This and the following page contain basic information on the two most popular approaches to playing the diatonic harmonica, 1st and 2nd Position (also referred to as "Straight Harp" and "Cross Harp").
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- 1st Position or "Straight Harp" - These two terms mean precisely the same thing. We tend to use the more modern term 1st Position here, but both are correct and interchangeable. Most beginners will start with simple songs played in the 1st Position.
- "C" Harmonica blows a "C" chord- You'll notice if you blow anywhere on the key of "C" harmonica you will get a C chord (C, E, and G notes). Other key diatonic harmonicas are layed out exactly the same, so if you blow into a key of "A" harmonica you will get an A chord (A, C#, and E notes). Exact note layouts for all 12 keys of major diatonic harmonicas are available in the Theory section.
- 1st Position puts you in the natural key of the harmonica- When you play mostly blow notes on your key of "C" harmonica you will be in the key of "C". If you have a diatonic harmonica in the key of "A", your 1st Position playing would then be in the key of "A". This style of playing is called 1st Position or "Straight Harp".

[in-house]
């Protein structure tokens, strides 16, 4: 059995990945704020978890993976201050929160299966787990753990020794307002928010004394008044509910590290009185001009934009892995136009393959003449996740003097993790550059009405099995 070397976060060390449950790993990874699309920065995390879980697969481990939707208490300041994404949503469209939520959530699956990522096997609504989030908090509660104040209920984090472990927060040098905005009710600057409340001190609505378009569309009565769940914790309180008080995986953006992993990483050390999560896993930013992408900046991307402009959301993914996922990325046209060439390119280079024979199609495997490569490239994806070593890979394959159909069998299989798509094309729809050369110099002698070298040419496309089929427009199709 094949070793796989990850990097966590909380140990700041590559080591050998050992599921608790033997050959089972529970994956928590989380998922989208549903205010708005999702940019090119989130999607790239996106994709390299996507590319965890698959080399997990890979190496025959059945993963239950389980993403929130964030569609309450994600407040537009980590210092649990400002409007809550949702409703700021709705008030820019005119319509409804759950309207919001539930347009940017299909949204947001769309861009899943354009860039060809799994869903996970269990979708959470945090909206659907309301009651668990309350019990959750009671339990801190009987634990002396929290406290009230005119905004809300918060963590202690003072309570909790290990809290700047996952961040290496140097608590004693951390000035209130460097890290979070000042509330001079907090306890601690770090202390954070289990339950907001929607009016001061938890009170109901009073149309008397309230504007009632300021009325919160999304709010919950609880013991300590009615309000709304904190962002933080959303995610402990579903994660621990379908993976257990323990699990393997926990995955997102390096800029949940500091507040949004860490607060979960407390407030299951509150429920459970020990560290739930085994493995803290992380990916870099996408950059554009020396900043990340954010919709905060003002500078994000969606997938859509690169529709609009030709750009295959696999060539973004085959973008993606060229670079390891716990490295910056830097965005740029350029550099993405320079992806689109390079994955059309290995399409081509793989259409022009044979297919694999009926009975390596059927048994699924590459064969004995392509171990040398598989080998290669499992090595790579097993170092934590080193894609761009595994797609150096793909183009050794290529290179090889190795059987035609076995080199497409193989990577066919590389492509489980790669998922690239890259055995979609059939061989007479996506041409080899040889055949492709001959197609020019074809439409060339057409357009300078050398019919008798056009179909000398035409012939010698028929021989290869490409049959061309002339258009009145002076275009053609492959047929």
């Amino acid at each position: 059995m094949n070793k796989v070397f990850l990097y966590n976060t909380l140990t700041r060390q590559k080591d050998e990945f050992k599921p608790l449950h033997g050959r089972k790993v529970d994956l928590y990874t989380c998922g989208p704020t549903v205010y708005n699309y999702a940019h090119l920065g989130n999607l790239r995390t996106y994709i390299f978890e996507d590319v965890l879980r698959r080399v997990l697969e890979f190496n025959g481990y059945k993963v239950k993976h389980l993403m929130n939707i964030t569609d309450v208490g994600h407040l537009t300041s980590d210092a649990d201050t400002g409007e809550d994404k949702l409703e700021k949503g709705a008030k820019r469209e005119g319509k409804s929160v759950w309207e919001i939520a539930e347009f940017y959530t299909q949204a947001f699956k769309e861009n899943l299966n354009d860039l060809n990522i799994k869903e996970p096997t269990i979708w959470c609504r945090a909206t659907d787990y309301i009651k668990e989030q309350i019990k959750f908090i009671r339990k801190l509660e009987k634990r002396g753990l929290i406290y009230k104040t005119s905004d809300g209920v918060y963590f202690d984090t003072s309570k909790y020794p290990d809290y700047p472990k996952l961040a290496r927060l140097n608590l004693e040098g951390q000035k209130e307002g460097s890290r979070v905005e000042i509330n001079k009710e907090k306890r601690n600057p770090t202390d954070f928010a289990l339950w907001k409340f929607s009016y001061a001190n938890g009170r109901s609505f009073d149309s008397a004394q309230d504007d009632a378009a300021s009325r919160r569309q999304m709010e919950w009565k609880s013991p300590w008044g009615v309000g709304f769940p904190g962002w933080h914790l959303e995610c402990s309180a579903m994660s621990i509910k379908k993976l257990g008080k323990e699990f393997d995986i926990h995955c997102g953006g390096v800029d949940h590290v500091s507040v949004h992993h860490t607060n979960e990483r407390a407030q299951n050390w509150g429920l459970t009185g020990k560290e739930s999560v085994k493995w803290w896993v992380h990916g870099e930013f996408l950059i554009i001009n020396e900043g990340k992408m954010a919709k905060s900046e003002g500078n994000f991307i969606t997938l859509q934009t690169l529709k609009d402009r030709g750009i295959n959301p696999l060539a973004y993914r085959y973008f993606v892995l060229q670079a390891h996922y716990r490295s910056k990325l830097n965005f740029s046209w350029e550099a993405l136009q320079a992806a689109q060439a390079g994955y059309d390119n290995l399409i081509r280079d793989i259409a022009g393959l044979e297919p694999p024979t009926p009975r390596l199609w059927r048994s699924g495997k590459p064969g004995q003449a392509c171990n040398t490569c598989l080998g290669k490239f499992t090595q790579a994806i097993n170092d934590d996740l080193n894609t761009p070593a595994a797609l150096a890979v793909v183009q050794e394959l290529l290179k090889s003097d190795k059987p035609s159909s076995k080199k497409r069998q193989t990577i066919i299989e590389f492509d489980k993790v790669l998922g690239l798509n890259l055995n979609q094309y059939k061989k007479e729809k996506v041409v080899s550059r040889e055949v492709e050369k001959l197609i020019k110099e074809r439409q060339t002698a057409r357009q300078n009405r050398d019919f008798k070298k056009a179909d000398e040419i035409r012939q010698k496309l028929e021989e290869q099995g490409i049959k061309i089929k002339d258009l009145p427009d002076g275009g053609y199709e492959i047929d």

- Simple melodies and folk rock style- 1st Position is typically used for simple melodies like "Oh Sussanah" or "Mary Had a Little Lamb" and widely used in a folk rock context, a la Bob Dylan, Neil Young, Bruce Springsteen, and many other singer-songwriters.
- "1st Position" jamming, emphasize blow notes- If you take any song in a major key and use the same keyed major harmonica (i.e. key of "C" for both), you can instantly jam along with it if you stay in the middle of the harmonica and primarily, but not exclusively stick to the blow notes (Bob Dylan songs, with or without harmonica, are a great place to try this out). Resolution to the key of the music can be found on holes 4 and 7 blow. Remember, chose the diatonic harmonica that is in the same key as the key of the CD or "live" song, or it just won't sound right. If you play only by yourself, the key of harmonica is not important.
The next page contains basic information on 2nd position, the most popular approach to playing the diatonic harmonica for blues, rock, and country. Click here to read about the 2nd Position style of playing.